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By Tawanda W. Johnson
Jennifer Dailey and Abigail Regitsky have been selected as the 2018-19 APS Congressional Fellows, and they are both thrilled to begin their new positions on Capitol Hill.
“I was extraordinarily excited to find out that I had been named a Fellow,” said Dailey, who earned her Ph.D. in materials science and engineering from Johns Hopkins University.
She added, “Ever since I found out that this position existed a few years ago, I’ve been actively pursuing relevant training and outreach opportunities to gain as much experience as possible in the field. The news also made me a bit nostalgic; it was seven years ago that I first acknowledged, ‘I’m a scientist, not just a science student,’ while presenting research at my first scientific meeting: the 2011 APS March Meeting.”
Regitsky, who received a Ph.D. in materials science and engineering from the Massachusetts Institute of Technology, recalled a feeling of elation after receiving news of her selection.
“I was very excited and almost speechless when I found out I was going to be an APS Congressional Fellow. After hearing about the [fellowships] three years ago, I knew a fellowship would be the perfect opportunity to help introduce me to a career in science policy,” she said.
Sponsored by APS under the umbrella of the American Association for the Advancement of Science (AAAS) Science & Technology Fellowships, the aim of the Congressional Fellowships is to provide a public service by making available individuals with scientific knowledge and skills to members of Congress, few of whom have a technical background. In turn, the program enables scientists to broaden their experience through direct involvement with the policy-making process. Fellows gain a perspective which, ideally, will enhance not only their own careers but also the physics community's ability to more effectively communicate with its representatives in Congress.
Fellowships are for one year, typically running September through August. Following a two-week orientation in Washington sponsored by the AAAS, incoming congressional fellows become acquainted with their new work environment. Following interviews on Capitol Hill, Fellows choose a congressional office—personal or committee staff—where they wish to serve.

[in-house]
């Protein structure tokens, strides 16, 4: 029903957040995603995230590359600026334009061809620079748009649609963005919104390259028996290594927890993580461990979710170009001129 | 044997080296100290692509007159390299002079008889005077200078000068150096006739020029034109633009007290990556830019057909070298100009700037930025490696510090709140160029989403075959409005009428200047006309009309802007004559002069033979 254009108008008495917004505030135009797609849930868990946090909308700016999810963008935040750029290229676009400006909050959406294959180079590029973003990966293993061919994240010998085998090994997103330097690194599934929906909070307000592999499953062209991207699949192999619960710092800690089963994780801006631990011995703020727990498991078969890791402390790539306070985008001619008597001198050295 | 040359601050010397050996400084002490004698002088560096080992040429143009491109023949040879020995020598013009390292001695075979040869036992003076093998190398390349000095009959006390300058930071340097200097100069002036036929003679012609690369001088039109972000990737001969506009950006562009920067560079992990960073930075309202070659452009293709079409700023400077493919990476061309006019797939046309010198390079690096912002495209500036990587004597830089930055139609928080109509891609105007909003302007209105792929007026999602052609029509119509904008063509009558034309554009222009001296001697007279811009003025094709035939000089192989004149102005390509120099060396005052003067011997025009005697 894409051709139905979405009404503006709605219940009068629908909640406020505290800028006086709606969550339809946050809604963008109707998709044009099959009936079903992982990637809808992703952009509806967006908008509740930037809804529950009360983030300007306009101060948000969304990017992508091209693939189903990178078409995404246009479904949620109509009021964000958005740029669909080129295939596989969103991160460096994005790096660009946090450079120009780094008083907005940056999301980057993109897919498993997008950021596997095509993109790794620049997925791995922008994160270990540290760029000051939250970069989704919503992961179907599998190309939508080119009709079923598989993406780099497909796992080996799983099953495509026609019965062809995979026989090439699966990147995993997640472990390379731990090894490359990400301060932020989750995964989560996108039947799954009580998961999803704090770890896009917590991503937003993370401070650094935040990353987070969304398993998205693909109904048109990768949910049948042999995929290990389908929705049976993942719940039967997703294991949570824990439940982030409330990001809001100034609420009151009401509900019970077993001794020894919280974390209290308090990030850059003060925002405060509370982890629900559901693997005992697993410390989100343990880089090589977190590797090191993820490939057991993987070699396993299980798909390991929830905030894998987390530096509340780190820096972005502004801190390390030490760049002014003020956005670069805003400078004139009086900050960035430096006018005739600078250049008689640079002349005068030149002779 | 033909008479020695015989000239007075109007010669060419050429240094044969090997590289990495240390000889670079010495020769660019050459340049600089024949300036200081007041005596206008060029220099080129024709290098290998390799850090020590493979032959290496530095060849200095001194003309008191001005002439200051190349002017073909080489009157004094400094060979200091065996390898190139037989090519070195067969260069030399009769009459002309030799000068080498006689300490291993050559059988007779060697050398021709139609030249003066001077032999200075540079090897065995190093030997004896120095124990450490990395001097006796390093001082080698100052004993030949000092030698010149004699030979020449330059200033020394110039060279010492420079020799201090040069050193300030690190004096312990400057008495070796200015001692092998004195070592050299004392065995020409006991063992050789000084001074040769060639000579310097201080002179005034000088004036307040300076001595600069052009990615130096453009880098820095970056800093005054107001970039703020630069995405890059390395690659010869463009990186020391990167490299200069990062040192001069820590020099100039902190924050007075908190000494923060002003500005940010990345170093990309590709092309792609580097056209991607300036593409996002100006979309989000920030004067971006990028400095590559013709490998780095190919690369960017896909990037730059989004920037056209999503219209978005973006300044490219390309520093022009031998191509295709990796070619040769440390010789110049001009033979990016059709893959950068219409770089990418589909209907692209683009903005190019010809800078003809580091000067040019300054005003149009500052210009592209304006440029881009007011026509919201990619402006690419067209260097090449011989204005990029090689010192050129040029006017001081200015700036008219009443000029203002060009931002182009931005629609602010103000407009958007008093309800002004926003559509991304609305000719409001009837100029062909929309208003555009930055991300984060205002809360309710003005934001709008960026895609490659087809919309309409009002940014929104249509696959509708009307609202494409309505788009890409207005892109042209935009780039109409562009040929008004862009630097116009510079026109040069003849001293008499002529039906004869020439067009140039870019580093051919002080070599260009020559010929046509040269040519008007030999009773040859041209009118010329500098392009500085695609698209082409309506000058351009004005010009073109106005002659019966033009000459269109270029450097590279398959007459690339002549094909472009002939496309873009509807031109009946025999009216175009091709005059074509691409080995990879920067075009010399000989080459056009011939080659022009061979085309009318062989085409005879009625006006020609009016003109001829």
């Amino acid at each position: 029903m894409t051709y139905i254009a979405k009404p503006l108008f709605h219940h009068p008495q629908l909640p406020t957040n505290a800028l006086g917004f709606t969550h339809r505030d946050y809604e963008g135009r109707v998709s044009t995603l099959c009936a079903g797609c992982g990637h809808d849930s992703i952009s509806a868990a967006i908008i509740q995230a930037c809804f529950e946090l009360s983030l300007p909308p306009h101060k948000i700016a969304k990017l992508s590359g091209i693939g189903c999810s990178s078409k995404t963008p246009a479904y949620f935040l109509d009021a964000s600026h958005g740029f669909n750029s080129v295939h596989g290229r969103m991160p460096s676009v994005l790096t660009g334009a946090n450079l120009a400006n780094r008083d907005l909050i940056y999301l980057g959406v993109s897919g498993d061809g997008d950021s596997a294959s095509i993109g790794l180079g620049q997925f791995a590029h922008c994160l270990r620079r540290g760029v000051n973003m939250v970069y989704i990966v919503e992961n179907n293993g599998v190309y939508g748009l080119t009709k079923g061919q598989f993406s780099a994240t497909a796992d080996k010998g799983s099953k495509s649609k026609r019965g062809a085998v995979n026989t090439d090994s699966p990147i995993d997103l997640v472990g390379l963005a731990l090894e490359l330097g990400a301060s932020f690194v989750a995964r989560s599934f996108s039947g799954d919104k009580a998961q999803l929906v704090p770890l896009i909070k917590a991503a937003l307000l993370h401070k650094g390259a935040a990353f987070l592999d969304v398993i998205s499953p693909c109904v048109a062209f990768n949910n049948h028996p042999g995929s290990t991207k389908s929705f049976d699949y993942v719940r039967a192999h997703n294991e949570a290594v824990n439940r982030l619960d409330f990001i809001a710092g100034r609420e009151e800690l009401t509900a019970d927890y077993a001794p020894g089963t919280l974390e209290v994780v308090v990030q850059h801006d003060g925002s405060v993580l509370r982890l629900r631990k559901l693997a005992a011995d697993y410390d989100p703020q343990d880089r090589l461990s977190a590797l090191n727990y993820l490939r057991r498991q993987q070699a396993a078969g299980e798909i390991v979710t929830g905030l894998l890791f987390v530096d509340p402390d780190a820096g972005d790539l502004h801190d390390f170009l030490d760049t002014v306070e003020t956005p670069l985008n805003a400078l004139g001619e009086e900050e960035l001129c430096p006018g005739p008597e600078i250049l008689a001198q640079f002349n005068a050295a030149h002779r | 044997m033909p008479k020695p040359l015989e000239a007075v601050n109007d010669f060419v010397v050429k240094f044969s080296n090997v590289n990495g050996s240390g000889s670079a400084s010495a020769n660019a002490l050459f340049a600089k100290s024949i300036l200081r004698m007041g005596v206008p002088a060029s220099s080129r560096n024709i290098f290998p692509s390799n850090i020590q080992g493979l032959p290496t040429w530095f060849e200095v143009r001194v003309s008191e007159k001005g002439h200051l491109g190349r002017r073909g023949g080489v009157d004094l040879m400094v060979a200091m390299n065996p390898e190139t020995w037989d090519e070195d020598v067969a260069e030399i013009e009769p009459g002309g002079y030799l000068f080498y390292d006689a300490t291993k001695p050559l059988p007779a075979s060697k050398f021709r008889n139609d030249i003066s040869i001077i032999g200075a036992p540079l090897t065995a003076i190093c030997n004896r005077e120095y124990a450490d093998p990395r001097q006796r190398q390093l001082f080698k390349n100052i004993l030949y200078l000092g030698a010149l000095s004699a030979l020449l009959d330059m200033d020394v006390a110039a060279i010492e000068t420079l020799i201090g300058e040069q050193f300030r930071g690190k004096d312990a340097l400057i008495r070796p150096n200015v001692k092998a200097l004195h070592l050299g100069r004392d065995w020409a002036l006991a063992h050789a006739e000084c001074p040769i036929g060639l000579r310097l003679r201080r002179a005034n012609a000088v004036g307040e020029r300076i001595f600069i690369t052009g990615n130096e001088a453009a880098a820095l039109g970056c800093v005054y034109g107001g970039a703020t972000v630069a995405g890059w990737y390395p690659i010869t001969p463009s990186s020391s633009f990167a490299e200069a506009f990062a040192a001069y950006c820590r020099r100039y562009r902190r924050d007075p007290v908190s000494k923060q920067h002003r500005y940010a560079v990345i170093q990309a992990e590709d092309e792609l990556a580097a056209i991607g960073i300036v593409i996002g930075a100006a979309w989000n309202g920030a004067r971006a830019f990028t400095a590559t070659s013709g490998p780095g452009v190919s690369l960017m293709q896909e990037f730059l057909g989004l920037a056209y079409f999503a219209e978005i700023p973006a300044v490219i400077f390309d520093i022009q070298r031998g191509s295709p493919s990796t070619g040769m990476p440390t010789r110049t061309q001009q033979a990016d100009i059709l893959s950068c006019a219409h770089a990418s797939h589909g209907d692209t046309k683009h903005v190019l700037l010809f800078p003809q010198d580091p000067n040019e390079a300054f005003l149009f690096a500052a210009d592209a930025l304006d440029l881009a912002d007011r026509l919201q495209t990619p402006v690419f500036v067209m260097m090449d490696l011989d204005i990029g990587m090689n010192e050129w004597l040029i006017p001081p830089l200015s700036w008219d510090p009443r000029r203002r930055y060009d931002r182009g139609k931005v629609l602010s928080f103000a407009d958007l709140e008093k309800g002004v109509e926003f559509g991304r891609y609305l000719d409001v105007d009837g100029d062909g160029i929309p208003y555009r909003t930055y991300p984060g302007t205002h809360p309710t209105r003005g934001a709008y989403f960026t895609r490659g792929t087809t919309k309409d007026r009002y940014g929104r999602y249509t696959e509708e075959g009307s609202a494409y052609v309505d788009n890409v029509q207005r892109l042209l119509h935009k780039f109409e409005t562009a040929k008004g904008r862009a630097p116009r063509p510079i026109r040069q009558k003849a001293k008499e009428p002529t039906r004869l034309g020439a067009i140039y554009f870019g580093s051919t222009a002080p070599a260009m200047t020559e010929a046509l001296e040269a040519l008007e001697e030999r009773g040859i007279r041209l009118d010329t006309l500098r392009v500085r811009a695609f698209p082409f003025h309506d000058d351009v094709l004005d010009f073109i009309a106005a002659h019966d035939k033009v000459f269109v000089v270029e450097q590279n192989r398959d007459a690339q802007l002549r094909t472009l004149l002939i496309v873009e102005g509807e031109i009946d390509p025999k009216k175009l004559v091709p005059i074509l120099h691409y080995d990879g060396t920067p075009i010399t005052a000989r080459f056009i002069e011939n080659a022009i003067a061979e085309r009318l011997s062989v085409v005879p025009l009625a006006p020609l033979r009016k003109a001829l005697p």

Dailey and Regitsky both came highly recommended for the Congressional Fellow positions.
“I cannot think of a stronger candidate for the fellowship from our department. I believe that Jen [Dailey] epitomizes the traits that your Society holds important – she is a committed educator, an excellent scientist, and an excellent citizen of the world,” said Jonah Erlebacher, professor and chair of the Johns Hopkins Department of Materials Science and Engineering.
Erlebacher added that Dailey has been a superb student. “I have had the pleasure of Jen in my classes and participated as a panel member in her thesis proposal defense, which she easily passed. Her presentation at this program milestone was notable—not only did she present an effective argument for why her work developing sensors ultimately for detecting pathogens such as MRSA [methicillin-resistant staphylococcus aureus] was feasible and innovative, but her presentation style was exceptionally good.”
Regitsky is the type of person who takes initiative, according to Niels Holten-Andersen, John Chipman Assistant Professor of Materials Science and Engineering at MIT.
“Abigail is an extremely talented materials scientist with a deep dedication to applying herself in efforts that ultimately will support a more sustainable life on this planet. Already during my first meeting with Abigail as part of our departmental recruitment, I was immediately impressed with her strong desire to pursue her own research ideas on bio-inspired engineering of materials for sustainable consumer product packaging.”
APS Vice President Phil Bucksbaum, who participated in the selection of the Congressional Fellows, said the finalists had outstanding qualifications.
“Not only did they have a solid achievement record in their graduate and early postgraduate careers, but they also had excellent backgrounds to prepare them for the world of government science policy,” he explained.
He added, “The final interview was rigorous. Our interview team consisted of APS leaders, experienced members of the APS Office of Government Affairs, and most importantly, some former Congressional Science Fellows. It was kind of like a moot court; The candidates presented policy papers to the committee members, who played the roles of staffers in a congressional office.”
Bucksbaum concluded, “The committee believes that each of the candidates who rose to the top in this process will be able to use their backgrounds as scientists to make a solid contribution to the work of the Congress.”
The author is the APS Press Secretary.
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Editor: David Voss
Staff Science Writer: Leah Poffenberger
Contributing Correspondent: Alaina G. Levine
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